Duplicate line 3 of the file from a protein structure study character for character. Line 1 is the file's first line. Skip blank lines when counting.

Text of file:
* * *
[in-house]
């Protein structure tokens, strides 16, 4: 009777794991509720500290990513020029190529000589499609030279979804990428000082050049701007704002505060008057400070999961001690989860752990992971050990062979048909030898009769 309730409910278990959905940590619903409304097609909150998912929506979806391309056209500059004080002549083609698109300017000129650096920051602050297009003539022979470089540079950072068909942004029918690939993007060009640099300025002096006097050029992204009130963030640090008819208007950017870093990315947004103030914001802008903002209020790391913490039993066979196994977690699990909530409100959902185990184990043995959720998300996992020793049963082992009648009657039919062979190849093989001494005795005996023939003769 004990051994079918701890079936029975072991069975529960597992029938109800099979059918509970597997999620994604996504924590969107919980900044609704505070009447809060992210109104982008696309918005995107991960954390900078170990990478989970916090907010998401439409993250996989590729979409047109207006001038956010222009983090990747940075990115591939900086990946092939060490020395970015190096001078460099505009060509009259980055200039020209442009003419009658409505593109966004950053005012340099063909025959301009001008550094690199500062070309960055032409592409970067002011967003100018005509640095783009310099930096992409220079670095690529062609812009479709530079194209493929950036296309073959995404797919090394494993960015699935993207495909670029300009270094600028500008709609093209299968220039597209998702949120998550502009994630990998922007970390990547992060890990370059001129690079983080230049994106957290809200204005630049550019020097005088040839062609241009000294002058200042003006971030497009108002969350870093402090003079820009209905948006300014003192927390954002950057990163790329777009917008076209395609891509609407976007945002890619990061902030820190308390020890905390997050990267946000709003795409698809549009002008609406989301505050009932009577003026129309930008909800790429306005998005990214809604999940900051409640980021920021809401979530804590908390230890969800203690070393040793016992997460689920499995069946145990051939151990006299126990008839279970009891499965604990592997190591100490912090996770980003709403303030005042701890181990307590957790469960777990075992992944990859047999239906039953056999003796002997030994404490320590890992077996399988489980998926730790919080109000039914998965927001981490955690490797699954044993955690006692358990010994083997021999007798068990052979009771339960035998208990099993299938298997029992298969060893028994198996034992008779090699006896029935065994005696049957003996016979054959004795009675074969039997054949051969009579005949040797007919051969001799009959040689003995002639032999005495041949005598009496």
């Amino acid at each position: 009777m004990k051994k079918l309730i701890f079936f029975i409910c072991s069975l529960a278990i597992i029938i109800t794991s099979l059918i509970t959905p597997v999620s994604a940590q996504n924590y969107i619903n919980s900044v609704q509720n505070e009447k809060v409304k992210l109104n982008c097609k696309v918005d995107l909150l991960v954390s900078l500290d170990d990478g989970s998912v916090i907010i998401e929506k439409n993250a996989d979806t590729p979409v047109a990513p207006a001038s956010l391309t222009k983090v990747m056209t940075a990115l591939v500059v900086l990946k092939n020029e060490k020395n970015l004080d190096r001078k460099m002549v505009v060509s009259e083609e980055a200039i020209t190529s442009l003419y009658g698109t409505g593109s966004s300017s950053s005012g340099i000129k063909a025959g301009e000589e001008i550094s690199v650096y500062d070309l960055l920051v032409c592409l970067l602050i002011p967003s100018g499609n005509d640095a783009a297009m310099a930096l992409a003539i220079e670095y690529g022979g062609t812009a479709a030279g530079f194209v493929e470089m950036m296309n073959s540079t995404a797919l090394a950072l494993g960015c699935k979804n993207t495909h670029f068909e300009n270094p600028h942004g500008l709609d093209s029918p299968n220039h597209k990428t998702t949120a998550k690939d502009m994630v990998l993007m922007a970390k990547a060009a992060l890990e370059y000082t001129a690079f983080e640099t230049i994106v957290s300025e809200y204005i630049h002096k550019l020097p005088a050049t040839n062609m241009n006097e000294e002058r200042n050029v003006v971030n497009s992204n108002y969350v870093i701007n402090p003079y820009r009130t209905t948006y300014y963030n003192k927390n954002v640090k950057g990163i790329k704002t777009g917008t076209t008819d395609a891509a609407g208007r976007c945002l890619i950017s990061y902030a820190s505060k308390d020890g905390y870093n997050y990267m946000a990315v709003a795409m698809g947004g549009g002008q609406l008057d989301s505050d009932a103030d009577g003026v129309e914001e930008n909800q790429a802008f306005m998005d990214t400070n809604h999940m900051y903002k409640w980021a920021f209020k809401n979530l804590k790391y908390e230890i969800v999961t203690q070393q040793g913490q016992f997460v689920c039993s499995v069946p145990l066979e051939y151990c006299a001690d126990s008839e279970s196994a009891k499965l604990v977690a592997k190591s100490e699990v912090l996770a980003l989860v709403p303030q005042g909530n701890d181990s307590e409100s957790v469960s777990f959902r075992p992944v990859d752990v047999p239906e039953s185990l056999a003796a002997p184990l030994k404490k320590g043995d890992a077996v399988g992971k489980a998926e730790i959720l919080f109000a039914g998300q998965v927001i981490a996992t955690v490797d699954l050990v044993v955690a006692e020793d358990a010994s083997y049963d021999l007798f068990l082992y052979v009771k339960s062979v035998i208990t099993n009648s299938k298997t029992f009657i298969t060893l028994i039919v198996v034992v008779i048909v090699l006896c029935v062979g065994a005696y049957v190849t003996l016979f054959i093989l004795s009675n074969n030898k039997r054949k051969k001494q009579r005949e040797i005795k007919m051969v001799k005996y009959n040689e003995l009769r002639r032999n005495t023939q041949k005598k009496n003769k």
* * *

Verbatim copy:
């Amino acid at each position: 009777m004990k051994k079918l309730i701890f079936f029975i409910c072991s069975l529960a278990i597992i029938i109800t794991s099979l059918i509970t959905p597997v999620s994604a940590q996504n924590y969107i619903n919980s900044v609704q509720n505070e009447k809060v409304k992210l109104n982008c097609k696309v918005d995107l909150l991960v954390s900078l500290d170990d990478g989970s998912v916090i907010i998401e929506k439409n993250a996989d979806t590729p979409v047109a990513p207006a001038s956010l391309t222009k983090v990747m056209t940075a990115l591939v500059v900086l990946k092939n020029e060490k020395n970015l004080d190096r001078k460099m002549v505009v060509s009259e083609e980055a200039i020209t190529s442009l003419y009658g698109t409505g593109s966004s300017s950053s005012g340099i000129k063909a025959g301009e000589e001008i550094s690199v650096y500062d070309l960055l920051v032409c592409l970067l602050i002011p967003s100018g499609n005509d640095a783009a297009m310099a930096l992409a003539i220079e670095y690529g022979g062609t812009a479709a030279g530079f194209v493929e470089m950036m296309n073959s540079t995404a797919l090394a950072l494993g960015c699935k979804n993207t495909h670029f068909e300009n270094p600028h942004g500008l709609d093209s029918p299968n220039h597209k990428t998702t949120a998550k690939d502009m994630v990998l993007m922007a970390k990547a060009a992060l890990e370059y000082t001129a690079f983080e640099t230049i994106v957290s300025e809200y204005i630049h002096k550019l020097p005088a050049t040839n062609m241009n006097e000294e002058r200042n050029v003006v971030n497009s992204n108002y969350v870093i701007n402090p003079y820009r009130t209905t948006y300014y963030n003192k927390n954002v640090k950057g990163i790329k704002t777009g917008t076209t008819d395609a891509a609407g208007r976007c945002l890619i950017s990061y902030a820190s505060k308390d020890g905390y870093n997050y990267m946000a990315v709003a795409m698809g947004g549009g002008q609406l008057d989301s505050d009932a103030d009577g003026v129309e914001e930008n909800q790429a802008f306005m998005d990214t400070n809604h999940m900051y903002k409640w980021a920021f209020k809401n979530l804590k790391y908390e230890i969800v999961t203690q070393q040793g913490q016992f997460v689920c039993s499995v069946p145990l066979e051939y151990c006299a001690d126990s008839e279970s196994a009891k499965l604990v977690a592997k190591s100490e699990v912090l996770a980003l989860v709403p303030q005042g909530n701890d181990s307590e409100s957790v469960s777990f959902r075992p992944v990859d752990v047999p239906e039953s185990l056999a003796a002997p184990l030994k404490k320590g043995d890992a077996v399988g992971k489980a998926e730790i959720l919080f109000a039914g998300q998965v927001i981490a996992t955690v490797d699954l050990v044993v955690a006692e020793d358990a010994s083997y049963d021999l007798f068990l082992y052979v009771k339960s062979v035998i208990t099993n009648s299938k298997t029992f009657i298969t060893l028994i039919v198996v034992v008779i048909v090699l006896c029935v062979g065994a005696y049957v190849t003996l016979f054959i093989l004795s009675n074969n030898k039997r054949k051969k001494q009579r005949e040797i005795k007919m051969v001799k005996y009959n040689e003995l009769r002639r032999n005495t023939q041949k005598k009496n003769k």